Great diversity marks the reptile family, which includes snakes, lizards, alligators and turtles. But all reptiles share several similarities. All reptiles are coldblooded, which means they are ectotherms -- they rely on the environment to generate body heat. They have similar life cycles that begin as eggs and progress to hatchlings and then to juveniles before they arrive at the adult stage of life.
Reptiles begin their lives as embryos in amniotic eggs. This means the embryos are cushioned and protected by a surrounding amniotic membrane. These eggs are larger than eggs that do not have amniotic membranes. The egg yolk is another part of the egg; it provides nourishment for the embryo. A separate membrane eliminates waste and provides gas exchange. In most cases, the eggs are buried or placed underground after fertilization. Some reptiles, such as garter snakes, give birth to live young. Some hold the eggs inside until they hatch. A very small group of reptiles compose an exception: The armadillo lizard is one species nourished in a placenta instead of in an egg.
When a reptile is ready to hatch, the creature uses an egg tooth to break through the shell of the egg. Once the shell is opened, the baby will typically remain in the shell for 12 to 48 hours. The little reptile is able to care for and defend himself from birth.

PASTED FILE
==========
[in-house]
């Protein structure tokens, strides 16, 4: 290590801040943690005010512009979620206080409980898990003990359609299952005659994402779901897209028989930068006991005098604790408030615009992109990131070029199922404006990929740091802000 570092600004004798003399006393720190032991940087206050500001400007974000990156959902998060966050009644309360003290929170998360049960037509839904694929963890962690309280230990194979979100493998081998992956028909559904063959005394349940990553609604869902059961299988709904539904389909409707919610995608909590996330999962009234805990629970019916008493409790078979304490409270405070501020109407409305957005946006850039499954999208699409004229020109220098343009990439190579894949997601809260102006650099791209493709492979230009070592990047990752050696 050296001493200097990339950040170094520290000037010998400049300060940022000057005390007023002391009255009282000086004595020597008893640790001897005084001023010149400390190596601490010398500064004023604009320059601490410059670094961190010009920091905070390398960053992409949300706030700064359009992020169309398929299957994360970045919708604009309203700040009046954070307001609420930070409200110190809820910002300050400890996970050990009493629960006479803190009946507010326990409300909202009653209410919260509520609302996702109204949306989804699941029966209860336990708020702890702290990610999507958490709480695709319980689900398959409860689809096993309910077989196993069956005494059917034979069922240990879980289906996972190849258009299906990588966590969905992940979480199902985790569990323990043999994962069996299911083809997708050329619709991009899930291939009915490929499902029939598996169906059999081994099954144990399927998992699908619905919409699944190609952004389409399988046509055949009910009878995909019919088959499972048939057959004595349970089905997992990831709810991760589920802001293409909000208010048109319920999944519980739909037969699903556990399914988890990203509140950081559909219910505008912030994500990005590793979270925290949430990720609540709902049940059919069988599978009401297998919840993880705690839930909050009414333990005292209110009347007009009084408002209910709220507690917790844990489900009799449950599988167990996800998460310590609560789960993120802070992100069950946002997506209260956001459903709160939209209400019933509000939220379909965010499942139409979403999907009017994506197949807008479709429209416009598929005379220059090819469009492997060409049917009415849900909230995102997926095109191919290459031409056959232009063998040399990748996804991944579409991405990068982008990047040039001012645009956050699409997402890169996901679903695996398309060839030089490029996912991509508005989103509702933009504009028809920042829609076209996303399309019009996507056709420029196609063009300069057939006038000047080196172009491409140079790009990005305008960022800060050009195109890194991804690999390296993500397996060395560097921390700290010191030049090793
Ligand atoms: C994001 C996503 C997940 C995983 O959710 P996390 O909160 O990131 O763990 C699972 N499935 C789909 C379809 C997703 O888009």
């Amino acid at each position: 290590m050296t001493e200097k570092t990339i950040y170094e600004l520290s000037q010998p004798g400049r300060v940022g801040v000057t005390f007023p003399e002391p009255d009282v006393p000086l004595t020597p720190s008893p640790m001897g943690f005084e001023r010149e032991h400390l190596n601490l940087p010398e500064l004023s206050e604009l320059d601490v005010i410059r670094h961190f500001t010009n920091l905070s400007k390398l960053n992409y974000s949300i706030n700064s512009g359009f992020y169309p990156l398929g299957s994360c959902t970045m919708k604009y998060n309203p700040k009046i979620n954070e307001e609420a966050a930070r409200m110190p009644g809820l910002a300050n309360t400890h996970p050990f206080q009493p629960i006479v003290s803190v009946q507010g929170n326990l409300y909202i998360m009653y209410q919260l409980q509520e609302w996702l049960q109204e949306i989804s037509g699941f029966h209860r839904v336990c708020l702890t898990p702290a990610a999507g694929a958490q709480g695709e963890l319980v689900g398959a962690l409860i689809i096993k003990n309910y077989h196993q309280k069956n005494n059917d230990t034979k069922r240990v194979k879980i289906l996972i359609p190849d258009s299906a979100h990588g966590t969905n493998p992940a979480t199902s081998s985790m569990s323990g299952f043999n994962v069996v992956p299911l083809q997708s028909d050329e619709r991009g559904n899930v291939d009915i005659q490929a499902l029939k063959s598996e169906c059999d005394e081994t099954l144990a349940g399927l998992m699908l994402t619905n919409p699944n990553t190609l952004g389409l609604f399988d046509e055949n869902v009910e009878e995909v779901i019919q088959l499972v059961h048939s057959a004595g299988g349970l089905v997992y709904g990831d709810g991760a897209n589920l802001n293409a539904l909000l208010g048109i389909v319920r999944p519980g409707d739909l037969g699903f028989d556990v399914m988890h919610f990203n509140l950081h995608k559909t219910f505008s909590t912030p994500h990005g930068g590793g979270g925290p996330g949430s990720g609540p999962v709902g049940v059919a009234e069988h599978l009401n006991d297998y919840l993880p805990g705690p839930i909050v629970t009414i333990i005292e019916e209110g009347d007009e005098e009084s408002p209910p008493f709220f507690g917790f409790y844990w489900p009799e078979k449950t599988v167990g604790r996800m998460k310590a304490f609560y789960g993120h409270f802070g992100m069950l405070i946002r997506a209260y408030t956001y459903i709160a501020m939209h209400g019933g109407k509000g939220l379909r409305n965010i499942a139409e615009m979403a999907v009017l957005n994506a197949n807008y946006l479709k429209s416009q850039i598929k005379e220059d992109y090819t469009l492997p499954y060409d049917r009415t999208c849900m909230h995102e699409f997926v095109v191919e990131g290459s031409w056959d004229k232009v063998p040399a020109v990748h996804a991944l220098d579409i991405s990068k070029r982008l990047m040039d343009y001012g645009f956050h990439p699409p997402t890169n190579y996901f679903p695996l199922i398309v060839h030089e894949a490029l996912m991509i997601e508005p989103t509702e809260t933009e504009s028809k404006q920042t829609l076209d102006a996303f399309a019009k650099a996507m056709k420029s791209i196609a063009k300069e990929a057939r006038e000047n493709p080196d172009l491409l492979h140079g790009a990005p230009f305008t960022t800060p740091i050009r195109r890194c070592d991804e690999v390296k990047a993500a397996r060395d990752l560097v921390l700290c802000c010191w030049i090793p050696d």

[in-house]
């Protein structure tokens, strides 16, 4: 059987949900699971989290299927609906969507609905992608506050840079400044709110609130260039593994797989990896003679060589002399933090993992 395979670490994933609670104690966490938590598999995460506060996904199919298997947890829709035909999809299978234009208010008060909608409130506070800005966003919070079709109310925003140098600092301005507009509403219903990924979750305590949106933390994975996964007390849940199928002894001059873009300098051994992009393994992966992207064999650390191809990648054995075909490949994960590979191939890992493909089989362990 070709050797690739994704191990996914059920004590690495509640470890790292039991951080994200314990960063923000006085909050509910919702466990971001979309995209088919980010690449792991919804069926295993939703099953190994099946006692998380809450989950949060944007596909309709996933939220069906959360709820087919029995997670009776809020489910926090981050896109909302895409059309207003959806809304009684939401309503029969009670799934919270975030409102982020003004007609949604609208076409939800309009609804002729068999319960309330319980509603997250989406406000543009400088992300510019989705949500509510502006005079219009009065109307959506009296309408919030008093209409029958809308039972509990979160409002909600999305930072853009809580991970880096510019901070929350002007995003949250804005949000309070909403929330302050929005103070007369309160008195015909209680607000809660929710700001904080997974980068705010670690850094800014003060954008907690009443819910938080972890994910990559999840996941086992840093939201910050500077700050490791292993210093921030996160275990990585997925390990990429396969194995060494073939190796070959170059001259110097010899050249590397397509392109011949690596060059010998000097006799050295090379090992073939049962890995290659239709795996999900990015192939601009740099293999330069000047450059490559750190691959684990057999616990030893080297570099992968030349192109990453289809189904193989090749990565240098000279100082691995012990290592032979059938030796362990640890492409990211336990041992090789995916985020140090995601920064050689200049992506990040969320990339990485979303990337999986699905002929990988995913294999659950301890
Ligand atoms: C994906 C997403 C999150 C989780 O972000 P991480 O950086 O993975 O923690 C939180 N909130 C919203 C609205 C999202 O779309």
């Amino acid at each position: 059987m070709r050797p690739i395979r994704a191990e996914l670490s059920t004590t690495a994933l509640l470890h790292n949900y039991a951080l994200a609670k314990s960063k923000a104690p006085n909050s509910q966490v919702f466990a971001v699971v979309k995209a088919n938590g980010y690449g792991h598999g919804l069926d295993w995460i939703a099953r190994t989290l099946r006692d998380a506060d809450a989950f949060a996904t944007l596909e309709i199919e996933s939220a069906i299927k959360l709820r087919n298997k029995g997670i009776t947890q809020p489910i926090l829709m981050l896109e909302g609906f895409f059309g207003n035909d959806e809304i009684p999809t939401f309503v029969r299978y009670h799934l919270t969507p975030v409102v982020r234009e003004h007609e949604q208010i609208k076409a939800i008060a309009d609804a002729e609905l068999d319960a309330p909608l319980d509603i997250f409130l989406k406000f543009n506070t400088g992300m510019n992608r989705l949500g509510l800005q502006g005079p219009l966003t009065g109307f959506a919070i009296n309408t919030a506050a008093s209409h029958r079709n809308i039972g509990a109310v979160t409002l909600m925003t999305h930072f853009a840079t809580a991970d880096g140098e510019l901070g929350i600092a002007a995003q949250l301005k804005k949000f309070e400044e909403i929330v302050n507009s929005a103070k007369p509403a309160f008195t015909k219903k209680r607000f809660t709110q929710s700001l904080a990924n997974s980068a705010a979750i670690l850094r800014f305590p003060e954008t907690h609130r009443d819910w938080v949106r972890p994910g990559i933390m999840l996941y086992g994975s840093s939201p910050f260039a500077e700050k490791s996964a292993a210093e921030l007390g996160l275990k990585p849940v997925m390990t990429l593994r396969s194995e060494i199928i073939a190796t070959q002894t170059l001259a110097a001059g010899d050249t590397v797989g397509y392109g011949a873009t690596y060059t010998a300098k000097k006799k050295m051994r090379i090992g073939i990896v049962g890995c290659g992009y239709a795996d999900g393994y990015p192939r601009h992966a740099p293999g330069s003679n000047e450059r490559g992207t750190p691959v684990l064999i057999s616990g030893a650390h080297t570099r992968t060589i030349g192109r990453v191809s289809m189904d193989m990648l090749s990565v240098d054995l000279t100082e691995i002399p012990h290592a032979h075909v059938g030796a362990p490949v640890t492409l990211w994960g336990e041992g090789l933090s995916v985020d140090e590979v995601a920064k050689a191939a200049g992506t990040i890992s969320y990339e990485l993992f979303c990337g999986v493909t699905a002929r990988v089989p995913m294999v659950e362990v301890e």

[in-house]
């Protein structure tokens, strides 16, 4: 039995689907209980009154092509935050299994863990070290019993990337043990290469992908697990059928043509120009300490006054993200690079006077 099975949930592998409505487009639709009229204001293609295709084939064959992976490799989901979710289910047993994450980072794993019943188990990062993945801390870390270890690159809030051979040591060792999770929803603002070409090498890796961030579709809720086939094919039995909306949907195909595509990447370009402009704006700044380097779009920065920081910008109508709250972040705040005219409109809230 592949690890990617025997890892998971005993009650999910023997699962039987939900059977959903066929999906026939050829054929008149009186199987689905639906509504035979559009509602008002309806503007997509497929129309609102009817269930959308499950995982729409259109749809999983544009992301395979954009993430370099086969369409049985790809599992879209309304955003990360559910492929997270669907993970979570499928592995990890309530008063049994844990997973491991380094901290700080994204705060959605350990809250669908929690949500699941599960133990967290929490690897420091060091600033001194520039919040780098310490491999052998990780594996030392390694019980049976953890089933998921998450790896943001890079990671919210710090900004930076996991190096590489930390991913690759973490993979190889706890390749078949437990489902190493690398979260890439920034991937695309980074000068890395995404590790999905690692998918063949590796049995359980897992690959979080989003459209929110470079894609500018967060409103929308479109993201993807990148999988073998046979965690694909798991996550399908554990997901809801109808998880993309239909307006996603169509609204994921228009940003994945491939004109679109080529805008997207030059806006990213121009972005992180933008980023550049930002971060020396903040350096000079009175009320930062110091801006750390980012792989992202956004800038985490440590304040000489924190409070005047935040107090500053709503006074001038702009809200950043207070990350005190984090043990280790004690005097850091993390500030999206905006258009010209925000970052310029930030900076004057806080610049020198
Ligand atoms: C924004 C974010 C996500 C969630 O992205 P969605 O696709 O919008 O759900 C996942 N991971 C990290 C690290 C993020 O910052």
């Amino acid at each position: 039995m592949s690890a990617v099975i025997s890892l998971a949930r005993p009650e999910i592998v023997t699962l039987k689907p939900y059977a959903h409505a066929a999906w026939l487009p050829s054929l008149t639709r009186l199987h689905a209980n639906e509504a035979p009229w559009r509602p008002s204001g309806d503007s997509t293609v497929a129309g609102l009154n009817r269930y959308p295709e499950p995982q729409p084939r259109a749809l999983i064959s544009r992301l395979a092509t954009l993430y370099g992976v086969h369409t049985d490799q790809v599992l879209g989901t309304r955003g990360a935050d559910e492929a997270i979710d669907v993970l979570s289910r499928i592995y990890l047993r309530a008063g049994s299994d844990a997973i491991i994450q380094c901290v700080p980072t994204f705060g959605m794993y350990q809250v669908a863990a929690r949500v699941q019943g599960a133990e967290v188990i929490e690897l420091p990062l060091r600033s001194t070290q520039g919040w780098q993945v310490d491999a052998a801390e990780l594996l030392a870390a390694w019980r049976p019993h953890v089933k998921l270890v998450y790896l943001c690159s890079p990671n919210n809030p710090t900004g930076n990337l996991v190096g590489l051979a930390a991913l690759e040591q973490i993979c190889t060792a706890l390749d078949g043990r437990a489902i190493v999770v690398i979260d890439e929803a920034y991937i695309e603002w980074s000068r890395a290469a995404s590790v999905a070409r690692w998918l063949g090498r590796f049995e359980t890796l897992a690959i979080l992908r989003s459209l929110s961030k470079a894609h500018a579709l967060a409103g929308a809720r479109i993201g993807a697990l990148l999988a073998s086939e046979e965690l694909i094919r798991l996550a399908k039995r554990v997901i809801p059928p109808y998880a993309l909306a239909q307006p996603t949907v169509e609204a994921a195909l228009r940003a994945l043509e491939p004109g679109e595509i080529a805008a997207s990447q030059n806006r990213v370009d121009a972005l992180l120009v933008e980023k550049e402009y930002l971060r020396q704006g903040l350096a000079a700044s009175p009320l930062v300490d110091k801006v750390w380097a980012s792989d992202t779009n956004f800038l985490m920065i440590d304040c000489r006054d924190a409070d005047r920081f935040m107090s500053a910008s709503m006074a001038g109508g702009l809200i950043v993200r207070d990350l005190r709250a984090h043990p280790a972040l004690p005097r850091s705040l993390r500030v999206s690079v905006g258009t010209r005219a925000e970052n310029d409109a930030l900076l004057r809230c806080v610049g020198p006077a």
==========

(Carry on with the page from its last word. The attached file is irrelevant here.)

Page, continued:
Juvenile reptiles look similar to the adults of their species -- they do not undergo the metamorphosis common in insects and amphibians. Reptiles grow slowly until they reach adult size and sexual maturity. The time a reptile spends as a juvenile varies by species. The green iguana, for example, reaches adulthood and sexual maturity when it is approximately 16 months old and 9 inches long from snout to vent.
Mature reptiles reproduce sexually. Once a male has mated with a female, the female can store the sperm for up to six years to fertilize future hatches of eggs. Once a batch of eggs is fertilized, the female reptile will bury the eggs in a hole or lay them underground. In most cases, the female reptile leaves the eggs to hatch alone. Some reptiles, such as pythons and crocodilians, will care for and protect the eggs until they hatch. Some reptiles who give birth to live young will also provide some care for the hatchlings.
Adulthood and Life Span
The time a reptile spends in adulthood varies greatly. Some reptiles have fairly short life spans. For example, corn snakes may only live 6 to 8 years in the wild. Other reptiles live much longer. Alligators have life spans of 35 to 50 years; desert tortoises can live 80 years or more.
- Museum of Science: Life Cycle of a Reptile
- University of Oregon: Reptiles
- Science Education for Public Understanding Program: Life Cycles of Animals and Plants
- Exotic Pet Vet: Reptiles: Reproduction "From Egg to Adult"
- Smithsonian National Zoological Park: Green Iguana Fact Sheet
- Teacher Vision: Reptile and Amphibian Life Span and Life History
- San Jose Happy Hollow Park and Zoo: Reptiles
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Maureen Malone started writing in 2008. She writes articles for business promotion and informational articles on various websites. Malone has a Bachelor of Science in technical management with an emphasis in biology from DeVry University.